My copy of Peter Matthiessen’s The Snow Leopard bears the marks of a well-used life, much like the photo of him in today’s New York Times. The cover is torn and tattered, the linen boards worn and faded, the pages yellowing at the edges. The end pages are full of scribbled notes to myself, the text scored and marked in the margins. This is a much-read book.
I’ve placed it high on the reading list of every writing course I’ve ever taught, tracing the intertwining of its parallel journeys: on the one hand, into the hidden inner sanctum of Dolpo on the Tibetan plateau, in search of the elusive snow leopard; on the other, into the mystical and equally elusive peacefulness of Zen Buddhism.
There were far more than two hands, of course, which is why I read the book so many times and never tired of it, entranced by the intense lyricism of its descriptions of landscape, and the sharp contrast with the pared-down writing about Zen practice.
I have most of Matthiessen’s other books too, both fiction and nonfiction, but this is the one I keep coming back to (in a way I suspect would have deeply disappointed him — no writer cares to be defined by one book above all the others).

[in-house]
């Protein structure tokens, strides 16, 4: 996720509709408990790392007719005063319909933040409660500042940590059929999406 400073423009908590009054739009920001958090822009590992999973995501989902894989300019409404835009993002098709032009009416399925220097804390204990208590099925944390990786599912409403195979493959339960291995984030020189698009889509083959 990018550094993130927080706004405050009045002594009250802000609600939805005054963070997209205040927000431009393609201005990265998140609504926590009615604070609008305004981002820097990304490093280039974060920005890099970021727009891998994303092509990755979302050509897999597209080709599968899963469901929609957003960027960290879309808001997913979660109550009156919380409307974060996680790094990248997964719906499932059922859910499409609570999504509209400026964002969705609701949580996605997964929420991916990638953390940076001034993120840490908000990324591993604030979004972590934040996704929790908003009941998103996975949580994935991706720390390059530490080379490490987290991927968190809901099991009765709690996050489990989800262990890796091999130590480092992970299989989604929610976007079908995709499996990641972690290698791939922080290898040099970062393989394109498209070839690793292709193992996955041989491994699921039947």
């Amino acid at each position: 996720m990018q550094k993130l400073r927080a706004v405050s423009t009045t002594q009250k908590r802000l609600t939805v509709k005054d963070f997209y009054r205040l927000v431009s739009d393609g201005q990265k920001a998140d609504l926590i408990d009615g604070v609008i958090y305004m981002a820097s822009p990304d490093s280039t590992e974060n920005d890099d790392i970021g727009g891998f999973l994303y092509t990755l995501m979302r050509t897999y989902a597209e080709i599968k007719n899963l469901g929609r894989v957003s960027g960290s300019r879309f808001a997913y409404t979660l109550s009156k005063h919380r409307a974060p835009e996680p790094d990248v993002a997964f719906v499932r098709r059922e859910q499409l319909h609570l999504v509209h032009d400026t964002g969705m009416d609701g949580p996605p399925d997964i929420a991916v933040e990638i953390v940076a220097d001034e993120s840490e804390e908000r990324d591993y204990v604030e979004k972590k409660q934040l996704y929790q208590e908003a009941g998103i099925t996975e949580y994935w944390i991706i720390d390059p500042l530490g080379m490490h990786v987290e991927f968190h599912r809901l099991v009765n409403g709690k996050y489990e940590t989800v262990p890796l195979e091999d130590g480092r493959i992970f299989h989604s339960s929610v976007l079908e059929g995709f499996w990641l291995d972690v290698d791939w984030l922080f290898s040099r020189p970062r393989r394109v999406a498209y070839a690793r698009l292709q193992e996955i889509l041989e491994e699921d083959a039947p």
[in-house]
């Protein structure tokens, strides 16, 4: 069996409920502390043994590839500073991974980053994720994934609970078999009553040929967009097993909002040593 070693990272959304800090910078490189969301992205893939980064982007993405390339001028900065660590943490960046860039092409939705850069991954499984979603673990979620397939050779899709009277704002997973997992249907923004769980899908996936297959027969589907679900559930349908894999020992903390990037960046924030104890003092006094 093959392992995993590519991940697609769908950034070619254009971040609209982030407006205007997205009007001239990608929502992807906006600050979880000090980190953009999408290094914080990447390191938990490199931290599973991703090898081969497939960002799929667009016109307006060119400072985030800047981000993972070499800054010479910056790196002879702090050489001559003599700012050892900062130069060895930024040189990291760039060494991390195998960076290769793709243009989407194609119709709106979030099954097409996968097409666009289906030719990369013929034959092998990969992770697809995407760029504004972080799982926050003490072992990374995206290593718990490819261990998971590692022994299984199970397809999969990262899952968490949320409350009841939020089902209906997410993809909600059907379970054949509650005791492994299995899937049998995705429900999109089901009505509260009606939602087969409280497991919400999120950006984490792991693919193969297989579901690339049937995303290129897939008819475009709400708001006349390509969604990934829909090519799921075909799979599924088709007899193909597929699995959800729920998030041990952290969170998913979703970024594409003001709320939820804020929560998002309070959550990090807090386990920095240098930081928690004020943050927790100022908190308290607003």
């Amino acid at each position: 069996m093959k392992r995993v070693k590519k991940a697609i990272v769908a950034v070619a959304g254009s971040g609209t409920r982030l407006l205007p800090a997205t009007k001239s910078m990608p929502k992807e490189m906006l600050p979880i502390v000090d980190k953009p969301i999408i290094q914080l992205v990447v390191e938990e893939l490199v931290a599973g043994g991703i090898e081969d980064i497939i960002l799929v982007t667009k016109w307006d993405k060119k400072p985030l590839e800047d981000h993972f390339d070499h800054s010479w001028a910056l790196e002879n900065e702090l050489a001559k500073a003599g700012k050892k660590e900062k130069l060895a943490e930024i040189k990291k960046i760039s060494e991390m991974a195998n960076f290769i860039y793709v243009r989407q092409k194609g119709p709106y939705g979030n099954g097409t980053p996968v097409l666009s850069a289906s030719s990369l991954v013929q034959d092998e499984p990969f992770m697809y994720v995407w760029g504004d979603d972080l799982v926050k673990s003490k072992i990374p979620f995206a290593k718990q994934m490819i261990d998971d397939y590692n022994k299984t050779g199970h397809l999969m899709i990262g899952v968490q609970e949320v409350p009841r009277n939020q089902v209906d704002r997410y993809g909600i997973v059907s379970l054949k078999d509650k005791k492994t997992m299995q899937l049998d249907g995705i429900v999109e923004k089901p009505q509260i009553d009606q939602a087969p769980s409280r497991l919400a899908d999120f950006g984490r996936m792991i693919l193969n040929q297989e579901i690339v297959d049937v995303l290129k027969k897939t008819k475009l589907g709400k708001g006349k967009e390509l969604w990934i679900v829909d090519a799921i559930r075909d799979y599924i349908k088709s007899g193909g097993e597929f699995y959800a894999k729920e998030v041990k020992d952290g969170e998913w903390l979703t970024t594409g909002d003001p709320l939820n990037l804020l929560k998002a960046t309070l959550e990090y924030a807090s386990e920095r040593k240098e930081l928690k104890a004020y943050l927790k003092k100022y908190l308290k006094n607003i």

I didn’t know much ‘about’ him other than what he revealed in his writing, which was carefully calibrated. I had no idea he worked a naively youthful two years for the CIA, for example, using the Paris Review as a cover, though I did know he’d become a Zen priest, that he was fiercely involved with environmental issues, and that he was… well, not exactly good-husband material. No matter: the writer was more important to me than the man.
Yet much as I love and admire his writing, I haven’t ordered my own copy of his last book, a novel called In Paradise. Instead, it’s waiting for me at the library as I write. And has been waiting a few days. I delay picking it up because even though it’s Matthiessen, something in me doesn’t want to read it. It’s set at a meditation retreat at the concentration camps of Birkenau and Auschwitz, and the very idea of such a retreat seems, at least to me, a horribly ironic oxymoron. Which may indeed turn out to be his point. I’ll find out soon enough.
Matthiessen died yesterday, at age 86. “I don’t want to cling too hard to life,” he’d said, and by not doing so, I suspect he arrived again at the place he described in this quote from The Tree Where Man Was Born, which serves as the ending of the extraordinarily timed piece on him in today’s NYT magazine. Here it is:
“Lying back against these ancient rocks of Africa, I am content. The great stillness in these landscapes that once made me restless seeps into me day by day, and with it the unreasonable feeling that I have found what I was searching for without having discovered what it was.”
What is this if not pure Zen?